Newfoundland dog

From Simple English Wikipedia, the free encyclopedia
A Newfoundland dog.

The Newfoundland is a large breed of dog that originated in Newfoundland. They were first used by fishermen and sailors to carry goods and would jump overboard to save people from drowning. Newfoundlands are great swimmers because of their waterproof fur, their webbed feet and their strong muscles.[1][2]

The Newfoundland is a very large dog breed, standing 26–28 inches (66–71 cm) and weighing 100–150 pounds (45–68 kg).[1] The largest Newfoundland found was 72 inches (180 cm) long and weighed 160 pounds (73 kg).[3] Their coat of fur is usually long and a black, brown or gray color.[1] Their facial hair is very short. The head is very large and the face is smooth with few wrinkles.[4] The ears are long and wide, and reach below the jaw.[2] The neck is strong and muscular.[4] The Newfoundland's chest is large and wide with a large lung capacity.[1][4] Because Newfoundlands are excellent swimmers, their thighs are very strong and muscular and their feet are tight. Their tail is very strong and is important for them to swim well.[4]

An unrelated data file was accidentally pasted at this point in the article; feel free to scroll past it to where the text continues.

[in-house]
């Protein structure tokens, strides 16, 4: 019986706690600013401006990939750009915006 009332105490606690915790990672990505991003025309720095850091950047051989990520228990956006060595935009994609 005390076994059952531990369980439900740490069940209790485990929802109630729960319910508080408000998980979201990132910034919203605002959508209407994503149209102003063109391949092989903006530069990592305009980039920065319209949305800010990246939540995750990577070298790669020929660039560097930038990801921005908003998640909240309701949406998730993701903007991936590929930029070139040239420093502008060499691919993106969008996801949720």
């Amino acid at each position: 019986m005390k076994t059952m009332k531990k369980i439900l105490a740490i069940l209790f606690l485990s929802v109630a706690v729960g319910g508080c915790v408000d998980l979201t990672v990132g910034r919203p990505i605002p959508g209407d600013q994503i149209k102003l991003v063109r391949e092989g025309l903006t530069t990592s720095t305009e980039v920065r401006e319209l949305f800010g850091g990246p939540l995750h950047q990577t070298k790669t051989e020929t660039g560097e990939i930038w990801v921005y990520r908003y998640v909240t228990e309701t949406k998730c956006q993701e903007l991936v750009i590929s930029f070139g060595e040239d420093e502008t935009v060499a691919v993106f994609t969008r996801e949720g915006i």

Newfoundlands can suffer from a lot of health problems. They are the fifth most likely breed to have hip dysplasia.[5] Newfoundlands can have problems with cystinuria in a similar way to humans.[6] Newfoundlands can inherit subvalvular aortic stenosis, a trait which hurts the heart.[7]

Newfoundlands are known to be very gentle and loyal dogs.[3][4] Because of their protective nature for children,[3] Newfoundlands have been used as watchdogs.[1] They have very thick fur so owners need to brush it once a week.[3]

References[change | change source]

  1. 1.0 1.1 1.2 1.3 1.4 "Newfoundland". Encyclopædia Britannica Online. Retrieved 2010-08-23.
  2. 2.0 2.1 "Newfoundland". Britannica Online for Kids. Retrieved 2010-08-23.
  3. 3.0 3.1 3.2 3.3 "Dogs 101: Newfoundland". Animal Planet. 2008-10-28. Retrieved 2010-08-23.
  4. 4.0 4.1 4.2 4.3 4.4 "Newfoundland". Canadian Kennel Club. Retrieved 2010-08-23.
  5. Jones, Gary (2004). Veterinary Advice on Hip Dysplasia in Dogs. Veterinary Advice on Hip Dysplasia in Dogs (illustrated ed.). Interpret. p. 4. ISBN 1860542271.
  6. Ostrander, Elaine (2007). Elaine Ostrander, Urs Giger, Kerstin Lindblad-Toh (ed.). The Dog and Its Genome. Cold Spring Harbor Monograph. Vol. 44. CSHL Press. p. 355. ISBN 978-0879697815.{{cite book}}: CS1 maint: multiple names: editors list (link)
  7. Pyle, R. L.; Patterson, D. F.; Chacko, S. (1976). "The genetics and pathology of discrete subaortic stenosis in the Newfoundland dog". American Heart Journal. Mosby. 92 (3): 324–334. doi:10.1016/s0002-8703(76)80113-5. ISSN 0002-8703. PMID 986114.